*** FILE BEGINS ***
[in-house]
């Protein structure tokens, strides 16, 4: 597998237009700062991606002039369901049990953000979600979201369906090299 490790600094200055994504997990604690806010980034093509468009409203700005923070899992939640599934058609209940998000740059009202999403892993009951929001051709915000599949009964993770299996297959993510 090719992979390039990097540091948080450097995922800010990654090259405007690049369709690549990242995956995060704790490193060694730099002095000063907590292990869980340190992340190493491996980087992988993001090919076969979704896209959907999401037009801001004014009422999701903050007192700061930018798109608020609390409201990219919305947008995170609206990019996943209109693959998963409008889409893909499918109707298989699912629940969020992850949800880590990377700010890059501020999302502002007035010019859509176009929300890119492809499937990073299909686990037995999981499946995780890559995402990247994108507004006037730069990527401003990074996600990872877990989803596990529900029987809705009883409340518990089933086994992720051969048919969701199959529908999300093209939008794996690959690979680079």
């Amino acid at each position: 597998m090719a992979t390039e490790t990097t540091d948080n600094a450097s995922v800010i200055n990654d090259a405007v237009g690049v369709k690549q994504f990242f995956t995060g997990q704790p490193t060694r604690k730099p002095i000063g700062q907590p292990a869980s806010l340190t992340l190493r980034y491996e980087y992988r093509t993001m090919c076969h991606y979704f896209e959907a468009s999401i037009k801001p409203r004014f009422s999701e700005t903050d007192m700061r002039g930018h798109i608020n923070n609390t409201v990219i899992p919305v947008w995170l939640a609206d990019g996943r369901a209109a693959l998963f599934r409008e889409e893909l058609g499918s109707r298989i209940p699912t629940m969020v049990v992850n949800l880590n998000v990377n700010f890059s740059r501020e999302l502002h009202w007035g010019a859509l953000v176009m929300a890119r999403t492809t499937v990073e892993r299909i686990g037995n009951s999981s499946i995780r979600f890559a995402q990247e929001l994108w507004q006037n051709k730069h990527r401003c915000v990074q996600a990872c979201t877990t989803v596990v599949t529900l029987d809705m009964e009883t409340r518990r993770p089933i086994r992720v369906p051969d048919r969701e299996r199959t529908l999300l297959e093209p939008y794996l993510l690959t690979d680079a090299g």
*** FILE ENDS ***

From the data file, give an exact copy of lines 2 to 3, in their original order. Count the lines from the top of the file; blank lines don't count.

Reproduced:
């Protein structure tokens, strides 16, 4: 597998237009700062991606002039369901049990953000979600979201369906090299 490790600094200055994504997990604690806010980034093509468009409203700005923070899992939640599934058609209940998000740059009202999403892993009951929001051709915000599949009964993770299996297959993510 090719992979390039990097540091948080450097995922800010990654090259405007690049369709690549990242995956995060704790490193060694730099002095000063907590292990869980340190992340190493491996980087992988993001090919076969979704896209959907999401037009801001004014009422999701903050007192700061930018798109608020609390409201990219919305947008995170609206990019996943209109693959998963409008889409893909499918109707298989699912629940969020992850949800880590990377700010890059501020999302502002007035010019859509176009929300890119492809499937990073299909686990037995999981499946995780890559995402990247994108507004006037730069990527401003990074996600990872877990989803596990529900029987809705009883409340518990089933086994992720051969048919969701199959529908999300093209939008794996690959690979680079």
């Amino acid at each position: 597998m090719a992979t390039e490790t990097t540091d948080n600094a450097s995922v800010i200055n990654d090259a405007v237009g690049v369709k690549q994504f990242f995956t995060g997990q704790p490193t060694r604690k730099p002095i000063g700062q907590p292990a869980s806010l340190t992340l190493r980034y491996e980087y992988r093509t993001m090919c076969h991606y979704f896209e959907a468009s999401i037009k801001p409203r004014f009422s999701e700005t903050d007192m700061r002039g930018h798109i608020n923070n609390t409201v990219i899992p919305v947008w995170l939640a609206d990019g996943r369901a209109a693959l998963f599934r409008e889409e893909l058609g499918s109707r298989i209940p699912t629940m969020v049990v992850n949800l880590n998000v990377n700010f890059s740059r501020e999302l502002h009202w007035g010019a859509l953000v176009m929300a890119r999403t492809t499937v990073e892993r299909i686990g037995n009951s999981s499946i995780r979600f890559a995402q990247e929001l994108w507004q006037n051709k730069h990527r401003c915000v990074q996600a990872c979201t877990t989803v596990v599949t529900l029987d809705m009964e009883t409340r518990r993770p089933i086994r992720v369906p051969d048919r969701e299996r199959t529908l999300l297959e093209p939008y794996l993510l690959t690979d680079a090299g």